What could Carnival shares be worth in five years?

Rupert Hargreaves explains why he thinks Carnival shares may continue to struggle as uncertainty about the global economy grows.

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Carnival (LSE: CCL) shares have been one of the biggest losers of the past 18 months. The company’s revenues plunged to near zero as the pandemic grounded the cruise industry last year. Investors did not waste any time jumping ship. 

Since the beginning of 2020, the stock has plunged by nearly 70%, and since the beginning of 2018, the stock is off 80%. 

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But with the world slowly starting to move on from the worst of the pandemic, the outlook for Carnival is looking up. Over the next couple of years, the stock should begin to reflect the firm’s improving operating performance.

Recovery in progress 

While the pandemic is still raging in many regions of the world, testing and vaccination programmes have helped most industries open up. That includes the cruise industry. 

Carnival’s revenues totalled $546m, up 1,666% year-on-year for the quarter to the end of August. That is a far cry from the near $5bn a quarter in revenues the group reported before the crisis. But it is a start.  

The company’s future depends on what course the pandemic takes over the next five years. 

In the best-case scenario, the coronavirus will become less infectious, allowing the world to return to normal. However, in the worst case, the virus may continue to mutate into more infectious and damaging strains. 

If it is the latter, I think Carnival will struggle to return to its former glory. There will likely continue to be a market for cruise holidays, but with strict testing and vaccination requirements. This could put a lot of consumers off. 

I believe the most likely outcome is somewhere in the middle. The pandemic may continue to affect demand for cruise holidays in 2022 and 2023. But consumers should continue to return, although it will take some years for revenues to return to pre-pandemic levels. 

The outlook for Carnival shares 

The most important benchmark for Carnival will be a return to profit. Last quarter, the group reported a loss of $2.8bn on sales of $564m. These numbers suggest when sales return to around $3.5bn, the firm will be back in the black. Clearly, there is a long way to go before the company hits this target.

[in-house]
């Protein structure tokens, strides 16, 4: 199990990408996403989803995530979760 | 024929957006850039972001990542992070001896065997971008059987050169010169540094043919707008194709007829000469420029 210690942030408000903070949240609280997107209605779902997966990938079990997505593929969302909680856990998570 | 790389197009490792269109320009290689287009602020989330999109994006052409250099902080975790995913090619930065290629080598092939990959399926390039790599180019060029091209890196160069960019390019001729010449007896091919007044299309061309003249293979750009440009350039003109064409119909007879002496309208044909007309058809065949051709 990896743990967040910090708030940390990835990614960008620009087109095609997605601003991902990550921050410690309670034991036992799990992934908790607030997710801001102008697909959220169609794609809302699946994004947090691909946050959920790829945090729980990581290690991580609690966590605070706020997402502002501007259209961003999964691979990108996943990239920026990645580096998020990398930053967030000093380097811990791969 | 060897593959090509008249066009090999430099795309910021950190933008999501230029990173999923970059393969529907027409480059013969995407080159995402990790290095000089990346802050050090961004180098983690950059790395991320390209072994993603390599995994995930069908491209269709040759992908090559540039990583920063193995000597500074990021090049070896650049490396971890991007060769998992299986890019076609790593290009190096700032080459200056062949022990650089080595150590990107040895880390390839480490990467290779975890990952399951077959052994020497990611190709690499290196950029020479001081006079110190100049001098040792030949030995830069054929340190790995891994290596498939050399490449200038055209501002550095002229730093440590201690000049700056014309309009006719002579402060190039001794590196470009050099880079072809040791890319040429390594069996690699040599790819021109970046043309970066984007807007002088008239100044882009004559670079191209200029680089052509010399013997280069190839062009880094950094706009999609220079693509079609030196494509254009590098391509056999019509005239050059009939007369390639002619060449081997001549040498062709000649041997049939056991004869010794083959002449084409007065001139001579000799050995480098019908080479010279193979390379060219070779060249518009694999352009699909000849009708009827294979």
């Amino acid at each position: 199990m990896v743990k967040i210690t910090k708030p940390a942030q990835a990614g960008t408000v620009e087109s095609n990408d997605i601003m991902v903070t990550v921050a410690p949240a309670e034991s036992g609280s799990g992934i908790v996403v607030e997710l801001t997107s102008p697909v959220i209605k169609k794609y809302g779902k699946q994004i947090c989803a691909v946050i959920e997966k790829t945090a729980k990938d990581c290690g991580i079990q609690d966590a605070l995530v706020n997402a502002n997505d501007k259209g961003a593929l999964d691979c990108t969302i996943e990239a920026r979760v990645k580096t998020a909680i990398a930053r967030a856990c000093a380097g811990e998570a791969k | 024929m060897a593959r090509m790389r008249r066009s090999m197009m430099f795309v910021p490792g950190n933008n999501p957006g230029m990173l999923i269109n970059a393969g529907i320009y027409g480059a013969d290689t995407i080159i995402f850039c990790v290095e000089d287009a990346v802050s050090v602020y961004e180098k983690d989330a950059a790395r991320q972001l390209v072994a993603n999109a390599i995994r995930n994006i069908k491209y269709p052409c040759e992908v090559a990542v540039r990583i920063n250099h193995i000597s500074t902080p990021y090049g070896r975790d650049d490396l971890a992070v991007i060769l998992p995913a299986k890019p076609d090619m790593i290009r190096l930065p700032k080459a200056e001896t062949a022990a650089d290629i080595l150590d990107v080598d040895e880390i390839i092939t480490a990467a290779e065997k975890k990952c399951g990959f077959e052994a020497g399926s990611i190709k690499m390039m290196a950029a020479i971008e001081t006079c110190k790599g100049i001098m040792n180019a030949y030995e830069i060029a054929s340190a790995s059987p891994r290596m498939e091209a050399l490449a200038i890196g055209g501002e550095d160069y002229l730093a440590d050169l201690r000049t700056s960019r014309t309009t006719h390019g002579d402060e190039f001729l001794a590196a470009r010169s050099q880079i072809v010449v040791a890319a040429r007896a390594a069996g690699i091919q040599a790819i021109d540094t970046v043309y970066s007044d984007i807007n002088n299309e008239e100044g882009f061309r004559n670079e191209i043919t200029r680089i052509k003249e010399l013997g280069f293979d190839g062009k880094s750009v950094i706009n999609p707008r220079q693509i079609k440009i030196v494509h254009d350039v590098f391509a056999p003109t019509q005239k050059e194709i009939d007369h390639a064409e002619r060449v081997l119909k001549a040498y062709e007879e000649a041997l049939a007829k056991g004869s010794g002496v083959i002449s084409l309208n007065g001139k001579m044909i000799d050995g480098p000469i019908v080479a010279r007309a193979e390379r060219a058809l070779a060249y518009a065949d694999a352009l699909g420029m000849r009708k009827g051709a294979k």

Nevertheless, if the group can hit this target in the next five years, I think the stock is worth at least book value. In theory, any corporation that is not losing money deserves to trade at or above book value. Carnival’s book value per share, according to the company’s latest figures, is 986p. This implies the stock looks expensive at current levels. 

If Carnival can return to profit faster, the stock could be worth more than this target within half a decade. I think that is a big ask, especially considering all of the uncertainty surrounding the pandemic. 

As such, I am not going to be buying the stock for my portfolio today. I think there is just too much uncertainty surrounding the outlook for the business. 

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Rupert Hargreaves has no position in any of the shares mentioned. The Motley Fool UK has no position in any of the shares mentioned. Views expressed on the companies mentioned in this article are those of the writer and therefore may differ from the official recommendations we make in our subscription services such as Share Advisor, Hidden Winners and Pro. Here at The Motley Fool we believe that considering a diverse range of insights makes us better investors.

Should you invest the value of your investment may rise or fall and your Capital is at Risk. Before investing your individual circumstances should be considered, so you should consider taking independent financial advice.

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